Minnie Malinda "Nan" Braunton (4 April 1895 – 27 March 1978) was a British actress who had a prolific stage career during the 1930s and 1940s but who is best known today for playing Cissy Godfrey in the BBC comedy Dad's Army . 
Braunton was born in Cardiff in 1895, the daughter of Sarah and James Braunton, a carriage builder. In her youth she was the nanny to Jack, Barry and Roger Livesey who called her 'Nan' and who as adults persuaded her to try acting. 
By 1922 she was playing Lady Lerode in the stage play John Glayde's Honour at the Grand Theatre in Derby,  and also appeared in Dracula at the Theatre Royal, Lincoln (1926).  In 1929 she toured the United States in a theatrical company as an actress.  She was Mrs Smith in Suspect, played the 101-year-old Adelaide Whiteoak in Whiteoaks at the Theatre Royal, Nottingham (1939),  appeared in No Orchids for Miss Blandish (1943), firstly in the West End and then on tour,  played Jessica in Michael and Roland Pertwee's The Paragon at the Fortune Theatre (1948) and appeared in The Boy David with the Birmingham Repertory Theatre (1953). 
Braunton made her film début in 1953 in Will Any Gentleman...? . She also appeared as Miss Jones in the film It's a Great Day (1955),  which was a spin-off from the popular TV soap opera The Grove Family (1955–57) and in which she played the same role.
Her other television appearances included Miss Dobson in Quatermass and the Pit (1958), Fräulein Rottenmeier in Heidi (1959), in the 'Figure of Fun' episode of the BBC's Sunday Night Theatre (1959), Second Lady in Hotel Imperial (1960), Miss Sedgebeer in Yorky (1960), Miss Osborne in Harpers West One (1962), Mrs. Mortimer in Emergency – Ward 10 (1962), Second Matron in Armchair Theatre (1963), Mrs. Prebble in The Wednesday Thriller (1965), Bridge player in The Wednesday Play (1968), Mrs. Parteridge and Florence Gill in Detective (1964 and 1968), Mrs. Love Sr. in Comedy Playhouse (1969), Miss Blake in Strange Report (1969), Cissy Godfrey in Dad's Army (1969-1971), various roles in Dixon of Dock Green (1955–69), and Old Lady in Six Dates with Barker (1971).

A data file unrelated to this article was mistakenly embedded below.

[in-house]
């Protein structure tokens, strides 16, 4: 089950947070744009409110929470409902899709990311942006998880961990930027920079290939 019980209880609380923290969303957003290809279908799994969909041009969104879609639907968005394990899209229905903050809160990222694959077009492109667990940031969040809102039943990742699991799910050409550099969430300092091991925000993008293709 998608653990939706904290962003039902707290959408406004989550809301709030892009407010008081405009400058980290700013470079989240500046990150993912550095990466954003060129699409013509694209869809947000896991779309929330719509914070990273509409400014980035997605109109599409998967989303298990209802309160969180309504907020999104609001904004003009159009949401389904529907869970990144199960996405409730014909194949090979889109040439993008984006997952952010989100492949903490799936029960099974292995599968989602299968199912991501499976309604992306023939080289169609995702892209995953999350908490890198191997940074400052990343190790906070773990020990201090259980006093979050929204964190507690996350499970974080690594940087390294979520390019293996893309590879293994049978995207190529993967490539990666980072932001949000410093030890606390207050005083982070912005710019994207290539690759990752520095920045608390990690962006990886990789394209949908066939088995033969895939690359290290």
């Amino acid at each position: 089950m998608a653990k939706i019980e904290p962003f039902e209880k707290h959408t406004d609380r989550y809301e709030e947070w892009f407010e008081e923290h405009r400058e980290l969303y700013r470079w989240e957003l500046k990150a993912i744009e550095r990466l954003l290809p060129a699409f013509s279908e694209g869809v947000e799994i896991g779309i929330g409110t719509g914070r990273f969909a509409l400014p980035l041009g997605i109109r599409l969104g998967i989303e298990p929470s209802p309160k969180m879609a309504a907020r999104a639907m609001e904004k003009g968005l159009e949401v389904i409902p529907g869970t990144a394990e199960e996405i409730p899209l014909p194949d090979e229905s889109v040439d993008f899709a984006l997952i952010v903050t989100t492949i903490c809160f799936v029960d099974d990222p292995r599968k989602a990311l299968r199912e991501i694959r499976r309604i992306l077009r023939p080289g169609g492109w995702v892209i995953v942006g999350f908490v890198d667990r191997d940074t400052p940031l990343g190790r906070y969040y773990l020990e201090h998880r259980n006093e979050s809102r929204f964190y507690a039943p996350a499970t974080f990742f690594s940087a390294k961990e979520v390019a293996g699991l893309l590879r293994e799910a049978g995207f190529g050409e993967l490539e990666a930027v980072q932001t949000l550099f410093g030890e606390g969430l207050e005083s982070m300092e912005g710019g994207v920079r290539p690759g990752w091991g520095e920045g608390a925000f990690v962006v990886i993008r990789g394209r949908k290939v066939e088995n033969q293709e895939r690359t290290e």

She married Robert Bevens in 1947 in London.  Nan Braunton died in 1978 in Denville Hall, the retirement home for actors in London.
Martita Edith Hunt was an Argentine-born British theatre and film actress. She had a dominant stage presence and played a wide range of powerful characters. She is best remembered for her performance as Miss Havisham in David Lean's Great Expectations.
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Jean Dunlop Cadell was a Scottish character actress. Although her married name was Jean Dunlop Perceval-Clark she retained her maiden name in the context of acting.
"The Battle of Godfrey's Cottage" is an episode in the British comedy series Dad's Army. It was originally transmitted on Saturday 8 March 1969.
"Branded" is the eleventh episode of the third series of the British comedy series Dad's Army. It was originally transmitted on Thursday 20 November 1969.
Florence Lindon-Travers, known professionally as Linden Travers, was a British actress.